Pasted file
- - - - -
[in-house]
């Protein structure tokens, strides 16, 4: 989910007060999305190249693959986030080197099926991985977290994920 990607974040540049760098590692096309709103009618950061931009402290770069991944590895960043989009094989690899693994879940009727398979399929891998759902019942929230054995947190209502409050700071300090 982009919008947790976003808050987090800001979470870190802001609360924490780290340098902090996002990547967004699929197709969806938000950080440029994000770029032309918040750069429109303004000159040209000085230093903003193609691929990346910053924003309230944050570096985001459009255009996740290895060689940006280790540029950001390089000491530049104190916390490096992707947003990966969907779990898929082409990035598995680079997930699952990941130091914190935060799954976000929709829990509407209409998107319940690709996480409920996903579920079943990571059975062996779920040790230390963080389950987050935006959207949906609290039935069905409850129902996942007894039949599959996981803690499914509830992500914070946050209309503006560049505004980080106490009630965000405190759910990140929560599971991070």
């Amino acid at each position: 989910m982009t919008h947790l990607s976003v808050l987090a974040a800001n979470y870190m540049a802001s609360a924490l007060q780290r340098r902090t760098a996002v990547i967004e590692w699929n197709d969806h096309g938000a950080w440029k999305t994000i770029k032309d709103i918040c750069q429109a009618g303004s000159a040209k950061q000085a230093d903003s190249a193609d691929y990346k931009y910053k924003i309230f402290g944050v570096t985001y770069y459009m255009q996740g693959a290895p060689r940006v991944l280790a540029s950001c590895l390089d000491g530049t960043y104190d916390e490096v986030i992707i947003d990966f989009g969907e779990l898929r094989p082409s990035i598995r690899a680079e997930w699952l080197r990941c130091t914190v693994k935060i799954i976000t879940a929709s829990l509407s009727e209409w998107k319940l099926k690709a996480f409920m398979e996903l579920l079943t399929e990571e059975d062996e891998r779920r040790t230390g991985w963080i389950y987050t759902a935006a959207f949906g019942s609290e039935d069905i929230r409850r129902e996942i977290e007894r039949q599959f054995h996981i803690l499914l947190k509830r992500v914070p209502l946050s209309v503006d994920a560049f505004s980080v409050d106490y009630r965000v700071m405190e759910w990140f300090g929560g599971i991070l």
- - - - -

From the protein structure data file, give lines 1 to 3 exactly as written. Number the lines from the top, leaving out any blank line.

[in-house]
């Protein structure tokens, strides 16, 4: 989910007060999305190249693959986030080197099926991985977290994920 990607974040540049760098590692096309709103009618950061931009402290770069991944590895960043989009094989690899693994879940009727398979399929891998759902019942929230054995947190209502409050700071300090 982009919008947790976003808050987090800001979470870190802001609360924490780290340098902090996002990547967004699929197709969806938000950080440029994000770029032309918040750069429109303004000159040209000085230093903003193609691929990346910053924003309230944050570096985001459009255009996740290895060689940006280790540029950001390089000491530049104190916390490096992707947003990966969907779990898929082409990035598995680079997930699952990941130091914190935060799954976000929709829990509407209409998107319940690709996480409920996903579920079943990571059975062996779920040790230390963080389950987050935006959207949906609290039935069905409850129902996942007894039949599959996981803690499914509830992500914070946050209309503006560049505004980080106490009630965000405190759910990140929560599971991070």
């Amino acid at each position: 989910m982009t919008h947790l990607s976003v808050l987090a974040a800001n979470y870190m540049a802001s609360a924490l007060q780290r340098r902090t760098a996002v990547i967004e590692w699929n197709d969806h096309g938000a950080w440029k999305t994000i770029k032309d709103i918040c750069q429109a009618g303004s000159a040209k950061q000085a230093d903003s190249a193609d691929y990346k931009y910053k924003i309230f402290g944050v570096t985001y770069y459009m255009q996740g693959a290895p060689r940006v991944l280790a540029s950001c590895l390089d000491g530049t960043y104190d916390e490096v986030i992707i947003d990966f989009g969907e779990l898929r094989p082409s990035i598995r690899a680079e997930w699952l080197r990941c130091t914190v693994k935060i799954i976000t879940a929709s829990l509407s009727e209409w998107k319940l099926k690709a996480f409920m398979e996903l579920l079943t399929e990571e059975d062996e891998r779920r040790t230390g991985w963080i389950y987050t759902a935006a959207f949906g019942s609290e039935d069905i929230r409850r129902e996942i977290e007894r039949q599959f054995h996981i803690l499914l947190k509830r992500v914070p209502l946050s209309v503006d994920a560049f505004s980080v409050d106490y009630r965000v700071m405190e759910w990140f300090g929560g599971i991070l």